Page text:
David Twede, Mormon Blogger And Romney Critic Threatened With Excommunication, Will Have To Wait To Hear Fate (UPDATE)

SPRINGFIELD, VA - SEPTEMBER 27:  Republican U.S. presidential candidate and former Massachusetts Governor Mitt Romney speaks
SPRINGFIELD, VA - SEPTEMBER 27: Republican U.S. presidential candidate and former Massachusetts Governor Mitt Romney speaks during a Veterans for Romney event at American Legion Post 176 September 27, 2012 in Springfield, Virginia. Romney continued to campaign for his run for the White House in the battleground state of Virginia. (Photo by Alex Wong/Getty Images)

David Twede, the Mormon blogger who made international headlines after he said he was threatened with excommunication because he criticized church practices and Mormon Republican presidential nominee Mitt Romney, is off the hook -- but only temporarily.

Twede, who lives in Orlando, Fla., and is the managing editor of the independent website, was scheduled to meet with his church disciplinary council Sunday. Local leaders had accused him of "apostasy" in mid-September, and his fate as a church member was supposed to be decided at the council meeting.

But on Thursday, Twede, a scientist and fifth-generation Mormon, posted an update to his website, saying the meeting was called off. "Dave's Stake President has canceled his disciplinary court for this Sunday. Presumably, it is expected to be rescheduled in the future, but no dates have been set," the update said. "The shows of support have been postponed as well."

A Church of Jesus Christ Latter-day Saints spokesman in Salt Lake City, however, emailed The Huffington Post Thursday with a statement from Twede's stake president indicating Twede's disciplinary proceedings would go on. “Due to a scheduling conflict, David Twede's disciplinary council has been postponed. It will be rescheduled for a later date," said Allan Pratt, president of the
Orlando Florida South Stake.

Twede, 47, was first noted last week in ex-Mormon online forums and subsequently in a Daily Beast article, where he said his criticisms of the church's political history and comments about how the church may influence Romney, led to a church investigation of him. But Twede later told the Salt Lake Tribune that his writings about Romney were never brought up in his meeting with Orlando church leaders. Afterwards, Twede wrote a post on his blog saying he felt "in my gut" that his political writings were part of what got him into trouble. Separately, he also wrote that he understood "some of what I wrote in my blog may have treated the church unfairly."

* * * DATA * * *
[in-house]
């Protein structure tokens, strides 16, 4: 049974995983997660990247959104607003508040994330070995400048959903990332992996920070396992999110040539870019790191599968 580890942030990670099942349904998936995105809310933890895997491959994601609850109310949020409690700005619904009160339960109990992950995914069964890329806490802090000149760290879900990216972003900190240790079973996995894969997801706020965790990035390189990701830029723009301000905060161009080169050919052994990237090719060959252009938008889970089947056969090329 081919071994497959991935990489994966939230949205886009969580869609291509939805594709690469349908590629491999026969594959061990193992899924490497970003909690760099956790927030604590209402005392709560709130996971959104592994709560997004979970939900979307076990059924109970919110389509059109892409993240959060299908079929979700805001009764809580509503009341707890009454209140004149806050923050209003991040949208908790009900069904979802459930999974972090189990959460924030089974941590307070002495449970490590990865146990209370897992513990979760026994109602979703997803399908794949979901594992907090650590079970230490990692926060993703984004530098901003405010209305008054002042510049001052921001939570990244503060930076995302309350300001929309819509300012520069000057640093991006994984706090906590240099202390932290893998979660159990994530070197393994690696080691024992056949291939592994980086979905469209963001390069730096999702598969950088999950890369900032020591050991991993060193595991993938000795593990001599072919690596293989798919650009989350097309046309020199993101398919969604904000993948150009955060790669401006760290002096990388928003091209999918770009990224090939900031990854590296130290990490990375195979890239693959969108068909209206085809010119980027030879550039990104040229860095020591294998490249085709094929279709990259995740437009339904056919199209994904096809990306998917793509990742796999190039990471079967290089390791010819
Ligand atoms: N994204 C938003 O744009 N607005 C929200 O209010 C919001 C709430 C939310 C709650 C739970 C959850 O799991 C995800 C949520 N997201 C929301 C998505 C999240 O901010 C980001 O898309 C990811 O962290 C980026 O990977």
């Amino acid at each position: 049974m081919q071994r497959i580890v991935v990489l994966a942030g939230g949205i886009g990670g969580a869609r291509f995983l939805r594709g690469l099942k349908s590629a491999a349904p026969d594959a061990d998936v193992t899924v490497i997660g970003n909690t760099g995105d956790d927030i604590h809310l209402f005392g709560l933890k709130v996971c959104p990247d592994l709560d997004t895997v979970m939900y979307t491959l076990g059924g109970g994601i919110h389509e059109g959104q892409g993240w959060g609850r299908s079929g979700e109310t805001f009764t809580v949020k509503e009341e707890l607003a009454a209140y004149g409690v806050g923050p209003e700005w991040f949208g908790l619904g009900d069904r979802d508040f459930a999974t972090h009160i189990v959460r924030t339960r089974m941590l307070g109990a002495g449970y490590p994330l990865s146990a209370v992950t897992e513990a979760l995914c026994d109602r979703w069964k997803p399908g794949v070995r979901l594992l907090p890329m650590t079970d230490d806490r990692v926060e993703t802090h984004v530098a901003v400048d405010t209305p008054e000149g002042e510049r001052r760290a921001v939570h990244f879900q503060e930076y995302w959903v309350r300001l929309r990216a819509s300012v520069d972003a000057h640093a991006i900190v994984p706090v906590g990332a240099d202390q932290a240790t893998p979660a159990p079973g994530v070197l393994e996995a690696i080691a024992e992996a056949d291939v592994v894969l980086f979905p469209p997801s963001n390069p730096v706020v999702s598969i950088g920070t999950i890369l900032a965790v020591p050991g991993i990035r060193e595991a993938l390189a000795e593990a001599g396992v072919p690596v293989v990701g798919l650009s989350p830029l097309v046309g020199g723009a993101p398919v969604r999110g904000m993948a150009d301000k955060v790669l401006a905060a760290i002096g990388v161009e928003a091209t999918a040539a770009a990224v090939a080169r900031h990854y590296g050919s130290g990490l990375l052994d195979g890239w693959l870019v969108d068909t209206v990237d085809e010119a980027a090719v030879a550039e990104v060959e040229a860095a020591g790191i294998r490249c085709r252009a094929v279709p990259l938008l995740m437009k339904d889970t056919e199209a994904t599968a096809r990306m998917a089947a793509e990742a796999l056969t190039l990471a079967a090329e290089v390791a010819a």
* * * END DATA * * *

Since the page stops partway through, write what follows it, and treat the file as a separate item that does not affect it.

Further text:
Twede, who has acknowledged in articles that he attends church only sparingly, did not respond to a request for an interview Thursday.

An LDS spokesman has repeatedly denied that a member would be excommunicated for actions like Twede's.

“It is patently false for someone to suggest they face Church discipline for having questions or for expressing a political view. The church is an advocate of individual choice. It is a core tenet of our faith," LDS spokesman Michael Purdy said last week. “Church discipline becomes necessary only in those rare occasions when an individual’s actions cannot be ignored while they claim to be in good standing with the church.”

Scott Gordon, president of the Foundation for Apologetic Information and Research, a Mormon apologist and media monitoring organization, has said in interviews that he believed Twede was attempting to draw Mormons away from the faith. Gordon had forwarded his concerns about Twede to church leaders in Salt Lake City. In a New York Times article, Twede acknowledged that he tried to shake the beliefs of at least one Mormon couple he had befriended.

Some Mormons have also posited that the threats against Twede were due to a section on that offered details of Mormon temple ceremonies, including photos. Mormon temples are considered sacred, and only Mormons are allowed to enter; it's gravely offensive to many Mormons to publicize details of temple rites.

In the LDS faith, disciplinary actions are made locally. Mormons can be put on probation, disfellowship, excommunication or exoneration. Those who are excommunicated cannot partake in the sacrament, give testimonies during church services, enter temples, or hold leadership positions or church callings.